Respiratory morbidity in twins by birth order, gestational age and mode of delivery

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Abstract

Objective:

To evaluate the relationship between respiratory morbidity in twins by gestational age, birth order and mode of delivery.

Methods:

All twin deliveries at <37 weeks, registered in a national database, in the period 2003-2012 were classified into four gestational age groups: 33-36, 30-32, 28-29, and <28 weeks. Outcome variables included transient tachypnea of the newborn (TTN), respiratory distress syndrome (RDS) and need for assisted ventilation.

Results:

A total of 1836 twins were born vaginally, and 2142 twins were born by cesarean delivery, for a grand total of 3978 twins. TTN did not appear to be related to birth order and to the mode of delivery. In contrast, RDS was more frequent among the second born twins in the vaginal birth groups born at 30-36 weeks [odds ratio (OR) 2.5, 95% confidence interval (CI) 1.2-5.1 and OR 2.0, 95% CI 1.2-3.5 for 33-36 weeks and 30-32 weeks, respectively], whereas this trend was seen in the cesarean birth groups born earlier (OR 3.8, 95% CI 1.1-13.0 for 28-29 weeks). Cesarean delivery significantly increased the frequency of RDS in twin A as well as in twin B compared with vaginal birth, but only at gestational ages <30 weeks.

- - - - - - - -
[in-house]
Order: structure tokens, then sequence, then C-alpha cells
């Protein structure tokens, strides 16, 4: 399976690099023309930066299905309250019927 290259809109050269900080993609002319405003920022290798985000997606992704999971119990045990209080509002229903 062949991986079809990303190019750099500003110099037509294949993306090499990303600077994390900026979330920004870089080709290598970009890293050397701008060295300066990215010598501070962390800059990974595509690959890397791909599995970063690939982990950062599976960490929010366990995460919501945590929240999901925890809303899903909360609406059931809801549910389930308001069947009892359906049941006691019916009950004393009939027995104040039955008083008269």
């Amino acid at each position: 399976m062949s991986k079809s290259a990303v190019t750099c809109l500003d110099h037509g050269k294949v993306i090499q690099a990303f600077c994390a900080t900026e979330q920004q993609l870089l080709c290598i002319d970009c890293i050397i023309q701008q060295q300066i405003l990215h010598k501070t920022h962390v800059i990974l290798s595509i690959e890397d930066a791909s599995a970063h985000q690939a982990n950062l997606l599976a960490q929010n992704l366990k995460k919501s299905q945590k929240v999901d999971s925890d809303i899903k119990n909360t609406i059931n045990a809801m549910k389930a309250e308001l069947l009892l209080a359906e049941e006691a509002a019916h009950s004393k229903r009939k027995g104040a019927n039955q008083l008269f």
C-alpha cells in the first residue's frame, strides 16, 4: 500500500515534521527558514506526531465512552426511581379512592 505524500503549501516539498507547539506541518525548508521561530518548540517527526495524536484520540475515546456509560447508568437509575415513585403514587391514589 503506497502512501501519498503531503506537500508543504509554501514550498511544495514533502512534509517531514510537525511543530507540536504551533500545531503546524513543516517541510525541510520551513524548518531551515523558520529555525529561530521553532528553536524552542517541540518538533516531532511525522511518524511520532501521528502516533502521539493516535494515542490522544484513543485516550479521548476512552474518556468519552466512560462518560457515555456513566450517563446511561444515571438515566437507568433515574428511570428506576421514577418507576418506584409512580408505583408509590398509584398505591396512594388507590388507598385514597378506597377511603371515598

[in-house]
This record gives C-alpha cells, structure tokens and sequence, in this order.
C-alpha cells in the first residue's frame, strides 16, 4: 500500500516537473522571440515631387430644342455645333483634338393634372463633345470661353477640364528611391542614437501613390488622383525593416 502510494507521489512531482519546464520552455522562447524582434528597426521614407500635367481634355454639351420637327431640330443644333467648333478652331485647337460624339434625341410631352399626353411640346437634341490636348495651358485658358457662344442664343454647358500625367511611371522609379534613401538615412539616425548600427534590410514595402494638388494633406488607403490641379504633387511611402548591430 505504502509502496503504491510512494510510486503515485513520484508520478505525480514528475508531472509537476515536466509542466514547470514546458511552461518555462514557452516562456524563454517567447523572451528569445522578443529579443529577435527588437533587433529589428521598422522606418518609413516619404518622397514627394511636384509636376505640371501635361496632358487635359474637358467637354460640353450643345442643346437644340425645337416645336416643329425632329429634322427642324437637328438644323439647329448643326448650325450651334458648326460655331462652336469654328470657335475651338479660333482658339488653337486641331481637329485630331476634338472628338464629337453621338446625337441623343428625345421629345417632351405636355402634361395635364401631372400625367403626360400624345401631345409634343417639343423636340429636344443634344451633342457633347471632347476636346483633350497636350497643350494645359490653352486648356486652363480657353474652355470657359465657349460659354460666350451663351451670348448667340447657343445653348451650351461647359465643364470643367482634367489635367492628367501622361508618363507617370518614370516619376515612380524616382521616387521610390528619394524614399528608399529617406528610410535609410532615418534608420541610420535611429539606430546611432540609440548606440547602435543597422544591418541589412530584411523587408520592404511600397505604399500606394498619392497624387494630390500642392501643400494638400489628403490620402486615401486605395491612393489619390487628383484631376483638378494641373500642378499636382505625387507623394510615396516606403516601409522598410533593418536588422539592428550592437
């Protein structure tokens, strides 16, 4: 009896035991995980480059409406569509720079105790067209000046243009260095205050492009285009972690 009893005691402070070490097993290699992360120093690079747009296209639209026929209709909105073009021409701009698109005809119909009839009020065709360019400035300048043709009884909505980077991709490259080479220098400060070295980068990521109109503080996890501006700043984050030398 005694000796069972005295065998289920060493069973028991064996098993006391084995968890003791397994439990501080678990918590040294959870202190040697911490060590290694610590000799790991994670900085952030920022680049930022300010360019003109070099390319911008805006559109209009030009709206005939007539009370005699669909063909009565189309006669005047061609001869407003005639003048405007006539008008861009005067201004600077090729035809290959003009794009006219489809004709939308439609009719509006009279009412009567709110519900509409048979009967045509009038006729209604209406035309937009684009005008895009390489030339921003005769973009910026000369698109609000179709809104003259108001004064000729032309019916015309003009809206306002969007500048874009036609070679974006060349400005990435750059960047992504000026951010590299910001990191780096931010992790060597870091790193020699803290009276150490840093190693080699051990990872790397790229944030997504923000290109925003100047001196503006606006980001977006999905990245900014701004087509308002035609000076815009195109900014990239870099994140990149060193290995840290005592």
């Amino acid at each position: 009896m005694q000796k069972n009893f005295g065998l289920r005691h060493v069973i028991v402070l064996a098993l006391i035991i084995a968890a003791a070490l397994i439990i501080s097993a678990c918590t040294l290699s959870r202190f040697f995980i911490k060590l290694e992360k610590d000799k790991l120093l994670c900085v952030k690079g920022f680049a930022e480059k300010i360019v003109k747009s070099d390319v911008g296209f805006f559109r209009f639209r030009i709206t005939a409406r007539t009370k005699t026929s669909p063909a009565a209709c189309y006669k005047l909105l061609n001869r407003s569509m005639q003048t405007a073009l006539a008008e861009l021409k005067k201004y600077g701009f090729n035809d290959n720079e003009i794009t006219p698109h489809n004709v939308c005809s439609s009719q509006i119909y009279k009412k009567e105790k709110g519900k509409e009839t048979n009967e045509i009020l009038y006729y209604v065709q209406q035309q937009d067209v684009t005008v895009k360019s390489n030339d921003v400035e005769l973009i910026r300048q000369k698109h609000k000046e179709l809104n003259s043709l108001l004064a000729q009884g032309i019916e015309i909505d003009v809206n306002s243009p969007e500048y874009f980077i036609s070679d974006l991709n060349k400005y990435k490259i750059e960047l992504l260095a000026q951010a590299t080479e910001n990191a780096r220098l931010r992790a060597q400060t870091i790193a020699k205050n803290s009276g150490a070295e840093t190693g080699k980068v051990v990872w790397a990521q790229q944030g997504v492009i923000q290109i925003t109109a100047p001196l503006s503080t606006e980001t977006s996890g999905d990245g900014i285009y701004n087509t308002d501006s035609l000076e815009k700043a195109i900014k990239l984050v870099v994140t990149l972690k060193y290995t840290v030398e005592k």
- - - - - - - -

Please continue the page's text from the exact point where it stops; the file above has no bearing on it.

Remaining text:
Conclusion:

Mode of delivery and birth order have a gestational age dependent effect on the incidence of RDS.

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